September 30, 2013 at 8:39 pm #479MikeKeymaster
The Associated Press
WELFLEET, Mass.- Hundreds of sick and dying sea ducks have been
washing up on Cape Cod over the past week, raising worries from
wildlife experts about the unusually high die-off of the birds.
Bob Prescott, director of the Massachusetts Audubon Society Wellfleet
Bay Wildlife Sanctuary, said the die-off of common eiders happens
annually, but said this year’s death toll appears higher than usual.
He said biologists don’t yet know the cause of the deaths each year.
Eiders are not an endangered, but Prescott said they are not doing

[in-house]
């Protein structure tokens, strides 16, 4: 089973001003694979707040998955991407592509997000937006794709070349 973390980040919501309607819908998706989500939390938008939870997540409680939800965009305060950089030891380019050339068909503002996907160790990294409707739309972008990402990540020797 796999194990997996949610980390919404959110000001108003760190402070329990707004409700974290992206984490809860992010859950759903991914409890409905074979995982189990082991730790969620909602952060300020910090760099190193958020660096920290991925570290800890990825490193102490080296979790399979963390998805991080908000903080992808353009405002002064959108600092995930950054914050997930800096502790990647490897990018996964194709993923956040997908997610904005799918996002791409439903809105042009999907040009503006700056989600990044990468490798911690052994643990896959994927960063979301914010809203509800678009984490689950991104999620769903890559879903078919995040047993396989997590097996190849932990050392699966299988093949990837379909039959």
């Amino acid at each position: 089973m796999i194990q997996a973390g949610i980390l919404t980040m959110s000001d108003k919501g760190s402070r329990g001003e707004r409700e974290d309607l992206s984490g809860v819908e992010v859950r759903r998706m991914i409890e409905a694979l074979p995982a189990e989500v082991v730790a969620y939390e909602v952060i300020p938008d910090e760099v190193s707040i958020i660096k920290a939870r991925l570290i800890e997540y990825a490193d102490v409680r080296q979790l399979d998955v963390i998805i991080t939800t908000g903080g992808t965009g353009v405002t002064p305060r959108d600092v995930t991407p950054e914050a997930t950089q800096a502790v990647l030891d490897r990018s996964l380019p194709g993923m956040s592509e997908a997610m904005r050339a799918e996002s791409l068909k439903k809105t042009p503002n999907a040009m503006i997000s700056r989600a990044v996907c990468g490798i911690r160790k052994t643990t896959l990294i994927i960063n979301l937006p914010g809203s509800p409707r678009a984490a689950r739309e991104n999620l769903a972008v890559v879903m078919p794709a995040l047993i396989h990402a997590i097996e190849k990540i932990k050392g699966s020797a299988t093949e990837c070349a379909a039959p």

well in Maine, where biologists have not seen large numbers of young
“It’s not good news for them to be having this mortality (on the
Cape),” Prescott told the Cape Cod Times.
Cape Cod National Seashore wildlife biologist Bob Cook said a few
dozen dead eiders typically wash up each spring. This year, field
reports from his researchers indicate this year’s numbers appear
higher than any previous year.
Two dead eiders were sent last Monday to the National Wildlife Health
Laboratory in Madison, Wisc., for tests. Results are not expected for
a couple of months, but tests from previous years have not indicated
any conclusive cause of death.
Eiders are the Northeast’s largest duck, measuring about two feet and
weighing about 6 pounds. Male eiders have bright white plumage on
their upper bodies and dark plumage below. Eider down, the bird’s
breast feathers, are coveted for their softness.
Eiders are sea ducks that make their nests along coastal areas.
They’re commonly found in the northern coastal areas of North
America, Europe and Siberia.
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